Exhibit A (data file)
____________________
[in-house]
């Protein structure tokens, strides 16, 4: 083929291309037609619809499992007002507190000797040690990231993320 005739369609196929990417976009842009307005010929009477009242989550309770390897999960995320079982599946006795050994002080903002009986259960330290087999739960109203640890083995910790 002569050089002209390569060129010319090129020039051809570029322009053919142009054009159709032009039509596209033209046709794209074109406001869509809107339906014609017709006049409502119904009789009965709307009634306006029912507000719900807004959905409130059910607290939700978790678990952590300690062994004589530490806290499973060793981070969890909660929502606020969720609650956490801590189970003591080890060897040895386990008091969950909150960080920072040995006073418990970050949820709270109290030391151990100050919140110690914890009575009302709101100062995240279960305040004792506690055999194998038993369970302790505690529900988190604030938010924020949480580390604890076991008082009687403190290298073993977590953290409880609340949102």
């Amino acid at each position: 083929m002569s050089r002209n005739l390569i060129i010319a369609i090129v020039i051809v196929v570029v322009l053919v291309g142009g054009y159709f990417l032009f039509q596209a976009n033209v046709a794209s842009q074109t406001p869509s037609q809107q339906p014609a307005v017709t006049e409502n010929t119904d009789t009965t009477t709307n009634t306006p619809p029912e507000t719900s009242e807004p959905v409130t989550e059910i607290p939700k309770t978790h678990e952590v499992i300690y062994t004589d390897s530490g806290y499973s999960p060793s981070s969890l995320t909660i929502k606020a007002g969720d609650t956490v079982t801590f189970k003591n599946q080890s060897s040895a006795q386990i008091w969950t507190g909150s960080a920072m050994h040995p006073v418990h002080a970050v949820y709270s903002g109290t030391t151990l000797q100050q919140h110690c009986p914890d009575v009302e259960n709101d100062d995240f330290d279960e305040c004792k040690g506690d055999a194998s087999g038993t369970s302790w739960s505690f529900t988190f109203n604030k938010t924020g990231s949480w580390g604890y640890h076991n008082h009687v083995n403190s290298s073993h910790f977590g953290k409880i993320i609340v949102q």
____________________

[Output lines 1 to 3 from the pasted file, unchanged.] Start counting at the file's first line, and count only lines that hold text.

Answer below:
[in-house]
């Protein structure tokens, strides 16, 4: 083929291309037609619809499992007002507190000797040690990231993320 005739369609196929990417976009842009307005010929009477009242989550309770390897999960995320079982599946006795050994002080903002009986259960330290087999739960109203640890083995910790 002569050089002209390569060129010319090129020039051809570029322009053919142009054009159709032009039509596209033209046709794209074109406001869509809107339906014609017709006049409502119904009789009965709307009634306006029912507000719900807004959905409130059910607290939700978790678990952590300690062994004589530490806290499973060793981070969890909660929502606020969720609650956490801590189970003591080890060897040895386990008091969950909150960080920072040995006073418990970050949820709270109290030391151990100050919140110690914890009575009302709101100062995240279960305040004792506690055999194998038993369970302790505690529900988190604030938010924020949480580390604890076991008082009687403190290298073993977590953290409880609340949102």
């Amino acid at each position: 083929m002569s050089r002209n005739l390569i060129i010319a369609i090129v020039i051809v196929v570029v322009l053919v291309g142009g054009y159709f990417l032009f039509q596209a976009n033209v046709a794209s842009q074109t406001p869509s037609q809107q339906p014609a307005v017709t006049e409502n010929t119904d009789t009965t009477t709307n009634t306006p619809p029912e507000t719900s009242e807004p959905v409130t989550e059910i607290p939700k309770t978790h678990e952590v499992i300690y062994t004589d390897s530490g806290y499973s999960p060793s981070s969890l995320t909660i929502k606020a007002g969720d609650t956490v079982t801590f189970k003591n599946q080890s060897s040895a006795q386990i008091w969950t507190g909150s960080a920072m050994h040995p006073v418990h002080a970050v949820y709270s903002g109290t030391t151990l000797q100050q919140h110690c009986p914890d009575v009302e259960n709101d100062d995240f330290d279960e305040c004792k040690g506690d055999a194998s087999g038993t369970s302790w739960s505690f529900t988190f109203n604030k938010t924020g990231s949480w580390g604890y640890h076991n008082h009687v083995n403190s290298s073993h910790f977590g953290k409880i993320i609340v949102q």